My morning's reading today has been dominated by a map image that the UK's Environment Agency released on December 6th that, to quote the Tweet, shows "the extent of potential flooding of London if the Thames Barrier wasn't in place". If you know London at all, it's certainly an arresting image but like so many times when I encounter a map, I want to interact with it, move it, see whether where I live in London would have been impacted. So I started investigating.
The Greek Philosopher Heraclitus was fond of saying “the only constant is change” (actually he said “nothing endures but change” but let’s not split hairs). He probably wasn’t talking about meetups and get-togethers in London but this still fits rather well. Events come and go as their themes either go mainstream or fade. But some remain and London’s #geomob is one of those.
Started in 2008 by fellow WhereCamp EU co-conspirator Chris Osborne, #geomob was conceived as London’s answer to Silicon Valley’s popular (and still running) WebMapSocial meetup group. After a brief hiatus in May 2010 when Chris hung up his hat and offered the event to anyone willing to spend the time and effort in running it, #geomob restarted in September of the same year, this time fed and watered by Ed Freyfogle and Vuk Trifkovic of Lokku, the people behind Nestoria and Open Cage Data. It’s been going strong ever since.
But what is #geomob? The name was originally a contraction of London Geo/Mobile Developer’s Meetup. Officially it’s a quaterly meetup for location based service developers. But the geo industry is still small and friendly and I prefer to think of #geomob in the most literal sense of the word, as a mob of geo enthusiasts.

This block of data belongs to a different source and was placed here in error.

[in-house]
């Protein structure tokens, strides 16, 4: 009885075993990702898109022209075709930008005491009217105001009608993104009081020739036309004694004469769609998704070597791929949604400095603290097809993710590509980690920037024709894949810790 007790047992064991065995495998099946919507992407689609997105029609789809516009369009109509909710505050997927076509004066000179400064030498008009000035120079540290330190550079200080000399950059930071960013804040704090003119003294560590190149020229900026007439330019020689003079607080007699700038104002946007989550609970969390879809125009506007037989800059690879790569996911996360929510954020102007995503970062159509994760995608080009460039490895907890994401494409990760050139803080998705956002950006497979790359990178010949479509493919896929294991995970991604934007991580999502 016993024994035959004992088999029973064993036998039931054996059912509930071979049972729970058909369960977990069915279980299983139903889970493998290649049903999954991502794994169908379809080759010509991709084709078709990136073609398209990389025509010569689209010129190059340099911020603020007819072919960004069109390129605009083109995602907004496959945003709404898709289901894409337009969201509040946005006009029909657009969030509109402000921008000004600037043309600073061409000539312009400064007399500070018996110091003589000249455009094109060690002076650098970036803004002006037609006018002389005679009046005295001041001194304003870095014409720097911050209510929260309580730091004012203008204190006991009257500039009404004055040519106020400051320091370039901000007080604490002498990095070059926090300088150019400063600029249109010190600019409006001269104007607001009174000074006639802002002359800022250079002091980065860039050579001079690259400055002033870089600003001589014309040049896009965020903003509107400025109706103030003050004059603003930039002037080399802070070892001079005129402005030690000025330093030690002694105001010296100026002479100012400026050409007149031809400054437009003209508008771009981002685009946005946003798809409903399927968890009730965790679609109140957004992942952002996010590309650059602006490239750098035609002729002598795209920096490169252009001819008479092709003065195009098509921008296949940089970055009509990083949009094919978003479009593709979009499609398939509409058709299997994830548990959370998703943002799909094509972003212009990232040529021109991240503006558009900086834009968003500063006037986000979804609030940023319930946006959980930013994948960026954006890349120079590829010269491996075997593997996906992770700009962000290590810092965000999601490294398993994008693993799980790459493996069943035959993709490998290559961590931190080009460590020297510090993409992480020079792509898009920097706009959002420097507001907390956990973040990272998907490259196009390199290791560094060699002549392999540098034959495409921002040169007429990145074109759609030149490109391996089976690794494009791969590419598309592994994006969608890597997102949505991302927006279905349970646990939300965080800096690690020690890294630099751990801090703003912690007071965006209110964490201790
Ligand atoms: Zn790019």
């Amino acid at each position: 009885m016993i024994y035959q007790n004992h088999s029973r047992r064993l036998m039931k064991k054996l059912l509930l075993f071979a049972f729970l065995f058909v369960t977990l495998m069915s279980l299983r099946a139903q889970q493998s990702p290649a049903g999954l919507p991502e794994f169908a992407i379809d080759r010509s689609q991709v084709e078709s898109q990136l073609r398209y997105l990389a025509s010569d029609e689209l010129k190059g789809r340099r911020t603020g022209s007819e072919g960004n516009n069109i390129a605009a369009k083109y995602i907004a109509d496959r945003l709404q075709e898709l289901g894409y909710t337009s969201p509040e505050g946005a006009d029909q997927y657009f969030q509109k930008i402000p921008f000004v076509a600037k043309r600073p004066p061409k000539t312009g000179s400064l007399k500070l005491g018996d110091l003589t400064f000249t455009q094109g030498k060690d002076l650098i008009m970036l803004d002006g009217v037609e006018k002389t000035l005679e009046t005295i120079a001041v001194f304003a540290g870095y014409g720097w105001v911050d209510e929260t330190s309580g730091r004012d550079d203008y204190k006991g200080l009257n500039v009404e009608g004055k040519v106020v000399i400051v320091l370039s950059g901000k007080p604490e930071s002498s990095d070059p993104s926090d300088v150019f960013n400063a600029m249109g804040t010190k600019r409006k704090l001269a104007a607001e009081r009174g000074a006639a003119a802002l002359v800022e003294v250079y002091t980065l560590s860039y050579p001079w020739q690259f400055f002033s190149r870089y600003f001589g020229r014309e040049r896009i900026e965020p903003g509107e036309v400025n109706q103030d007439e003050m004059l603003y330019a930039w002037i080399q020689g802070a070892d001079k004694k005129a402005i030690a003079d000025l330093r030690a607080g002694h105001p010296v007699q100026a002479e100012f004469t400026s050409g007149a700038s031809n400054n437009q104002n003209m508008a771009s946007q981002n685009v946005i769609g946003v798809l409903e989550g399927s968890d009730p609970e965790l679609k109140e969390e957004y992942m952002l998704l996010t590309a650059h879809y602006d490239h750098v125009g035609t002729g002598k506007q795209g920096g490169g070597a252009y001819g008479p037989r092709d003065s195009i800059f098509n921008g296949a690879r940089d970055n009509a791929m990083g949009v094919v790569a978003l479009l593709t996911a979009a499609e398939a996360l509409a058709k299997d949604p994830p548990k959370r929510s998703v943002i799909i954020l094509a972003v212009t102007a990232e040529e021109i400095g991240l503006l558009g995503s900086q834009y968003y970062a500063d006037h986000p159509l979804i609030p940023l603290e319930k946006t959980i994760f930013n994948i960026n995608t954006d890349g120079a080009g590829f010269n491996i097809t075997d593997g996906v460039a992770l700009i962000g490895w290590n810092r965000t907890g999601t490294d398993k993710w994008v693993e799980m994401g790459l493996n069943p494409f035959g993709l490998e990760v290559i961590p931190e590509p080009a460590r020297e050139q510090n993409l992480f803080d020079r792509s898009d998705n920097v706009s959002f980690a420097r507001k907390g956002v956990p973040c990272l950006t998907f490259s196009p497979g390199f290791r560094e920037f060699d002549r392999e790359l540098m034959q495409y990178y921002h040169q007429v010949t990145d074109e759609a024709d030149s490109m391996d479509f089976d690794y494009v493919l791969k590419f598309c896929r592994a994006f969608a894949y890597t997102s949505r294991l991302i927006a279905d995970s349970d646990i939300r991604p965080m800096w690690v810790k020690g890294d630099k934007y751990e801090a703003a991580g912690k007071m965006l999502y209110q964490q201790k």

Each meetup takes the same form; a couple of hours of people talking about geo, location and maps related stuff, sometimes with slide decks, sometimes not. The topics range from startups pitching the next big thing, from people who want to share their thoughts and views to topics which are just so out there you wouldn’t believe it (geolocation by subsonic sounds from industrial facilities anyone?). It has to be experienced to be believed. Afterwards, the time honoured tradition of retiring to a nearby pub and the ritual of geobeers is observed.
I’ve been fortunate enough to speak at #geomob not once, not twice but three times. This may be something of a record. The speaker list for the first #geomob of 2014 is already up and you can go and show your interest on Lanyrd too. Did I mention the whole thing is free?
If you live or work in or around London and you want to see what this city is thinking about when it comes to maps, geo or location, I can’t recommend it enough. Once experienced, you’ll never look at a social meetup quite the same again.
It’s the mid-1920′s and you’re in a plane trying to navigate your way across the vastness of the United States. GPS hasn’t been invented yet. VHF Omni Directional Radio Range, shortened to VOR, hasn’t been invented yet. LFR, or Low Frequency Radio Range, hasn’t been invented yet. How do you hope to stay on course?
As a pilot you’d have a compass, an altimeter and maybe a map of the railway system to help you navigate and this is just what pilots did from 1918 when the U.S. Postal Service introduced the U.S. Air Mail system. But you needed one critical thing to help you navigate, one thing that wasn’t available 24 hours a day. You needed daylight.
In 1921, an experimental night flight was successfully completed using the clever solution of following bonfires along the length of the route between Chicago and North Platte in Nebraska. The bonfires were lit and tended by Postal Service employees and the occasional helpful farmer.
Having proved that a regular, day and night, postal service was possible, starting in 1923 a system of beacons were built across the United States. Each beacon was a 51 foot tall tower, one every 10 miles, with a massive rotating lamp on top that could be seen up to 40 miles away. Additional lights of differing colours pointed the two directions of the route and another light flashed out the beacon’s identifier, in Morse code.